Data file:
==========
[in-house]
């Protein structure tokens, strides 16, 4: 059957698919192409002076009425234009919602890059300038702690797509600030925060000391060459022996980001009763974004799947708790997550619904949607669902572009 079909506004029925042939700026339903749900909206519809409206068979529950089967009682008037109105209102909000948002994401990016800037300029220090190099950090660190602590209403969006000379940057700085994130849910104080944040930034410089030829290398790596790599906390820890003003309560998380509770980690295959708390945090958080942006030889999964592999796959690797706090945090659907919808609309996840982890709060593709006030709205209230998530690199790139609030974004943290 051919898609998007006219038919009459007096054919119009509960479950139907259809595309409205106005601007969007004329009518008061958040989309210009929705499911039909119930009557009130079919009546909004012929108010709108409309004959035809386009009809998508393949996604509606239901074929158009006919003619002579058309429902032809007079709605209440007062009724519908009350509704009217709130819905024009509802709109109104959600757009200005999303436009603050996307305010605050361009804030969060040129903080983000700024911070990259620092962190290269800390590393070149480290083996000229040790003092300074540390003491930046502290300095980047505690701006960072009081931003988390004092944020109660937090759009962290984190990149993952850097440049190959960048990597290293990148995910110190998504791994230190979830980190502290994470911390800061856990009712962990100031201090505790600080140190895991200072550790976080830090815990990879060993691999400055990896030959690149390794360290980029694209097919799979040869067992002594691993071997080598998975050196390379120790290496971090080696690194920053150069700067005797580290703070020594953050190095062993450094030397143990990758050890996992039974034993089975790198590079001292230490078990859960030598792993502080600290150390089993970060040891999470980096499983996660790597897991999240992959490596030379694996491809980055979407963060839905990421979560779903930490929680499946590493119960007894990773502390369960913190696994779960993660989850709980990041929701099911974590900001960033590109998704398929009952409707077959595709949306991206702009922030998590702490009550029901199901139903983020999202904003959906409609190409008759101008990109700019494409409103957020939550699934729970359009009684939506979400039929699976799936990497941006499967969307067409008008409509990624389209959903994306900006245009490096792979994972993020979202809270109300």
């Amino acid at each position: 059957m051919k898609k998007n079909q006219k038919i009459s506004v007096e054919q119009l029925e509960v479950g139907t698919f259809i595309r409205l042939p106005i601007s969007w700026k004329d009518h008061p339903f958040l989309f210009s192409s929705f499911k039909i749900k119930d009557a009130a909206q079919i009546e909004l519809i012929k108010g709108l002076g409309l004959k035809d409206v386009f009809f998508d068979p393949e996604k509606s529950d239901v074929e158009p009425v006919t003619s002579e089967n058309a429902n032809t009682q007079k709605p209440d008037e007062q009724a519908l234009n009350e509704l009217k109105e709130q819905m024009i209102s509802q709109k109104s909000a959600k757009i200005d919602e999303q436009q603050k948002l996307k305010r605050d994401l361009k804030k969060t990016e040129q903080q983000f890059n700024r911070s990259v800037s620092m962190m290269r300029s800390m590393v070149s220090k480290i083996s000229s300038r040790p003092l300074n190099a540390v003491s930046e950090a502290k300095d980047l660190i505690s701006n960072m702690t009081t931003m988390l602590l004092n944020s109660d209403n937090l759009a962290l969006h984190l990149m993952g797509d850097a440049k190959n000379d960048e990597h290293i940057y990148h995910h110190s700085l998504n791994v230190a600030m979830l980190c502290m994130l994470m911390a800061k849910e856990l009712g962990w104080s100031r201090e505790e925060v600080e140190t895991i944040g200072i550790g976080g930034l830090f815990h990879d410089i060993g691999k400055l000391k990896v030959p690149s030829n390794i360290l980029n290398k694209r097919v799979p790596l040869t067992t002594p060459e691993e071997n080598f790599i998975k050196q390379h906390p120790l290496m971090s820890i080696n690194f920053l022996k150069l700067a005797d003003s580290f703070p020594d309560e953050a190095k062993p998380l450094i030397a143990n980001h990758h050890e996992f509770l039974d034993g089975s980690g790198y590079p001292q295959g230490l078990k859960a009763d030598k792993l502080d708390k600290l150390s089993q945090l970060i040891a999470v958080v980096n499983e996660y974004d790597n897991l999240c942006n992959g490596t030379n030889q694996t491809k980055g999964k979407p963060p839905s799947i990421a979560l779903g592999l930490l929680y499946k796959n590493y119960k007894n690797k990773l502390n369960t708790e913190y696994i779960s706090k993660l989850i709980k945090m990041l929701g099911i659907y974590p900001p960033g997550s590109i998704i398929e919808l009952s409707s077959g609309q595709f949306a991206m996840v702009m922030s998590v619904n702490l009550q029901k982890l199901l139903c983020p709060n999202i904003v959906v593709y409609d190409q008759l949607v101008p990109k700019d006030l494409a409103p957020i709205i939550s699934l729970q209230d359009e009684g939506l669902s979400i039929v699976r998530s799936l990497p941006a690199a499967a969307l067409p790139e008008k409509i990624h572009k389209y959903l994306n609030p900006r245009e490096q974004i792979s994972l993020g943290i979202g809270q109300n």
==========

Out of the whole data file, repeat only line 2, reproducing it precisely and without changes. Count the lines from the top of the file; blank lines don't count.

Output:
């Protein structure tokens, strides 16, 4: 059957698919192409002076009425234009919602890059300038702690797509600030925060000391060459022996980001009763974004799947708790997550619904949607669902572009 079909506004029925042939700026339903749900909206519809409206068979529950089967009682008037109105209102909000948002994401990016800037300029220090190099950090660190602590209403969006000379940057700085994130849910104080944040930034410089030829290398790596790599906390820890003003309560998380509770980690295959708390945090958080942006030889999964592999796959690797706090945090659907919808609309996840982890709060593709006030709205209230998530690199790139609030974004943290 051919898609998007006219038919009459007096054919119009509960479950139907259809595309409205106005601007969007004329009518008061958040989309210009929705499911039909119930009557009130079919009546909004012929108010709108409309004959035809386009009809998508393949996604509606239901074929158009006919003619002579058309429902032809007079709605209440007062009724519908009350509704009217709130819905024009509802709109109104959600757009200005999303436009603050996307305010605050361009804030969060040129903080983000700024911070990259620092962190290269800390590393070149480290083996000229040790003092300074540390003491930046502290300095980047505690701006960072009081931003988390004092944020109660937090759009962290984190990149993952850097440049190959960048990597290293990148995910110190998504791994230190979830980190502290994470911390800061856990009712962990100031201090505790600080140190895991200072550790976080830090815990990879060993691999400055990896030959690149390794360290980029694209097919799979040869067992002594691993071997080598998975050196390379120790290496971090080696690194920053150069700067005797580290703070020594953050190095062993450094030397143990990758050890996992039974034993089975790198590079001292230490078990859960030598792993502080600290150390089993970060040891999470980096499983996660790597897991999240992959490596030379694996491809980055979407963060839905990421979560779903930490929680499946590493119960007894990773502390369960913190696994779960993660989850709980990041929701099911974590900001960033590109998704398929009952409707077959595709949306991206702009922030998590702490009550029901199901139903983020999202904003959906409609190409008759101008990109700019494409409103957020939550699934729970359009009684939506979400039929699976799936990497941006499967969307067409008008409509990624389209959903994306900006245009490096792979994972993020979202809270109300």